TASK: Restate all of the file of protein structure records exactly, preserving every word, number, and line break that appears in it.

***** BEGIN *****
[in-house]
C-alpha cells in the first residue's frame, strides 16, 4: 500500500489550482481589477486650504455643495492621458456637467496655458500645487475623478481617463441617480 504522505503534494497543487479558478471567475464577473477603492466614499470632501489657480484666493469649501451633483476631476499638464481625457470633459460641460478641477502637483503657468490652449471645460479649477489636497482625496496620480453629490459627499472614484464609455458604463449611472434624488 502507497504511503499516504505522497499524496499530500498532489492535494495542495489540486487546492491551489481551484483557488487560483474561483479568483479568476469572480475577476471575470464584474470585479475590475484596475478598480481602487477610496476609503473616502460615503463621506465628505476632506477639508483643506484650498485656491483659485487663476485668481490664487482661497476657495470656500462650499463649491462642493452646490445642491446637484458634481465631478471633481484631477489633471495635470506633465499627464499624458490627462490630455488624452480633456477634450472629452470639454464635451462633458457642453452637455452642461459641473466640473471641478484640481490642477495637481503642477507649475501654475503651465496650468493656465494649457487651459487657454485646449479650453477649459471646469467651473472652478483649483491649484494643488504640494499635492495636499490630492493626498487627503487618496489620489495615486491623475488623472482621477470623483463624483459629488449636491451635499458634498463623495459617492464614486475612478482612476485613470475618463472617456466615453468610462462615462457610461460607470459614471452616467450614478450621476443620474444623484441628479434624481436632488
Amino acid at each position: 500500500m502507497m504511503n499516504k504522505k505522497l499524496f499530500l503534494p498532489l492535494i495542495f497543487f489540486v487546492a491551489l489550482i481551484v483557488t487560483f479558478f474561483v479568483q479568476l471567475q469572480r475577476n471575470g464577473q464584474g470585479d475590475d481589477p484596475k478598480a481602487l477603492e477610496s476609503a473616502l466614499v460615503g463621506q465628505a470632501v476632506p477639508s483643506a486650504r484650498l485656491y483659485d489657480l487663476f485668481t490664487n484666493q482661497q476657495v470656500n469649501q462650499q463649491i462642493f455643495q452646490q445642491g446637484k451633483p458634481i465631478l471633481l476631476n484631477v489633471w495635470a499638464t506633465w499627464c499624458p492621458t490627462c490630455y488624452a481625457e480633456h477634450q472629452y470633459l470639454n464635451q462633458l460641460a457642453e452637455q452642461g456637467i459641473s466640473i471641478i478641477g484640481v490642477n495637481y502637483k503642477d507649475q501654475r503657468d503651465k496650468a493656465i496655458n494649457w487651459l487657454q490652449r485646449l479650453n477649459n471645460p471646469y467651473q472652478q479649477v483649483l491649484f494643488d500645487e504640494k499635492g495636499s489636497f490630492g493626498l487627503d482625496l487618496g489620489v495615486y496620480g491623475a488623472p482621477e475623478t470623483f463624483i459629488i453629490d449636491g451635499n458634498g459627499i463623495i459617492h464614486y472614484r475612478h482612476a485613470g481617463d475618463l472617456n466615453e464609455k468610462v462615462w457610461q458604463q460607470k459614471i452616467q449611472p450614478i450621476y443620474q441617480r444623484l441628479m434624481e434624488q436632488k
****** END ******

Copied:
[in-house]
C-alpha cells in the first residue's frame, strides 16, 4: 500500500489550482481589477486650504455643495492621458456637467496655458500645487475623478481617463441617480 504522505503534494497543487479558478471567475464577473477603492466614499470632501489657480484666493469649501451633483476631476499638464481625457470633459460641460478641477502637483503657468490652449471645460479649477489636497482625496496620480453629490459627499472614484464609455458604463449611472434624488 502507497504511503499516504505522497499524496499530500498532489492535494495542495489540486487546492491551489481551484483557488487560483474561483479568483479568476469572480475577476471575470464584474470585479475590475484596475478598480481602487477610496476609503473616502460615503463621506465628505476632506477639508483643506484650498485656491483659485487663476485668481490664487482661497476657495470656500462650499463649491462642493452646490445642491446637484458634481465631478471633481484631477489633471495635470506633465499627464499624458490627462490630455488624452480633456477634450472629452470639454464635451462633458457642453452637455452642461459641473466640473471641478484640481490642477495637481503642477507649475501654475503651465496650468493656465494649457487651459487657454485646449479650453477649459471646469467651473472652478483649483491649484494643488504640494499635492495636499490630492493626498487627503487618496489620489495615486491623475488623472482621477470623483463624483459629488449636491451635499458634498463623495459617492464614486475612478482612476485613470475618463472617456466615453468610462462615462457610461460607470459614471452616467450614478450621476443620474444623484441628479434624481436632488
Amino acid at each position: 500500500m502507497m504511503n499516504k504522505k505522497l499524496f499530500l503534494p498532489l492535494i495542495f497543487f489540486v487546492a491551489l489550482i481551484v483557488t487560483f479558478f474561483v479568483q479568476l471567475q469572480r475577476n471575470g464577473q464584474g470585479d475590475d481589477p484596475k478598480a481602487l477603492e477610496s476609503a473616502l466614499v460615503g463621506q465628505a470632501v476632506p477639508s483643506a486650504r484650498l485656491y483659485d489657480l487663476f485668481t490664487n484666493q482661497q476657495v470656500n469649501q462650499q463649491i462642493f455643495q452646490q445642491g446637484k451633483p458634481i465631478l471633481l476631476n484631477v489633471w495635470a499638464t506633465w499627464c499624458p492621458t490627462c490630455y488624452a481625457e480633456h477634450q472629452y470633459l470639454n464635451q462633458l460641460a457642453e452637455q452642461g456637467i459641473s466640473i471641478i478641477g484640481v490642477n495637481y502637483k503642477d507649475q501654475r503657468d503651465k496650468a493656465i496655458n494649457w487651459l487657454q490652449r485646449l479650453n477649459n471645460p471646469y467651473q472652478q479649477v483649483l491649484f494643488d500645487e504640494k499635492g495636499s489636497f490630492g493626498l487627503d482625496l487618496g489620489v495615486y496620480g491623475a488623472p482621477e475623478t470623483f463624483i459629488i453629490d449636491g451635499n458634498g459627499i463623495i459617492h464614486y472614484r475612478h482612476a485613470g481617463d475618463l472617456n466615453e464609455k468610462v462615462w457610461q458604463q460607470k459614471i452616467q449611472p450614478i450621476y443620474q441617480r444623484l441628479m434624481e434624488q436632488k